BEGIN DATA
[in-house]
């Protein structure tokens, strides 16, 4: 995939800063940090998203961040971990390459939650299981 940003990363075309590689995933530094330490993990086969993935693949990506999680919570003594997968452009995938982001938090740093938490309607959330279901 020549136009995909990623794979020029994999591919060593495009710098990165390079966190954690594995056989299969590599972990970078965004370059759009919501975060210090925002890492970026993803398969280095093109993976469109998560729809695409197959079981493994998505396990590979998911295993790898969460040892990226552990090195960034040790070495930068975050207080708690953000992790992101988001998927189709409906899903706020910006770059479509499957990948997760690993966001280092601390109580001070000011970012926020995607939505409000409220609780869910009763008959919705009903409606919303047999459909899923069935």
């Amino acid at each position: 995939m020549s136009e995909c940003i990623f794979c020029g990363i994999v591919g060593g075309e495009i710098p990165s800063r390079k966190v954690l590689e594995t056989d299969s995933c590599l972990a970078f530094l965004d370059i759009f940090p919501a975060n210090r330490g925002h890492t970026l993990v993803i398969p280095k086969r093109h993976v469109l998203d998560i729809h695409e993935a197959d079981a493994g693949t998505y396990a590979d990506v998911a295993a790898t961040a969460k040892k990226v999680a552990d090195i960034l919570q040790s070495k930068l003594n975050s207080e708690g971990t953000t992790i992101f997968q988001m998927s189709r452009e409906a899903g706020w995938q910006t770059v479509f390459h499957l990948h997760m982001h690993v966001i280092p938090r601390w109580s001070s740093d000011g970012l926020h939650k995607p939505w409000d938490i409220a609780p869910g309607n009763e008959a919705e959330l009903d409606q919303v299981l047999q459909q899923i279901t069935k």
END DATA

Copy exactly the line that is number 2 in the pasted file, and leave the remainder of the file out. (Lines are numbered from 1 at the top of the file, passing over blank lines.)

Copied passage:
């Protein structure tokens, strides 16, 4: 995939800063940090998203961040971990390459939650299981 940003990363075309590689995933530094330490993990086969993935693949990506999680919570003594997968452009995938982001938090740093938490309607959330279901 020549136009995909990623794979020029994999591919060593495009710098990165390079966190954690594995056989299969590599972990970078965004370059759009919501975060210090925002890492970026993803398969280095093109993976469109998560729809695409197959079981493994998505396990590979998911295993790898969460040892990226552990090195960034040790070495930068975050207080708690953000992790992101988001998927189709409906899903706020910006770059479509499957990948997760690993966001280092601390109580001070000011970012926020995607939505409000409220609780869910009763008959919705009903409606919303047999459909899923069935």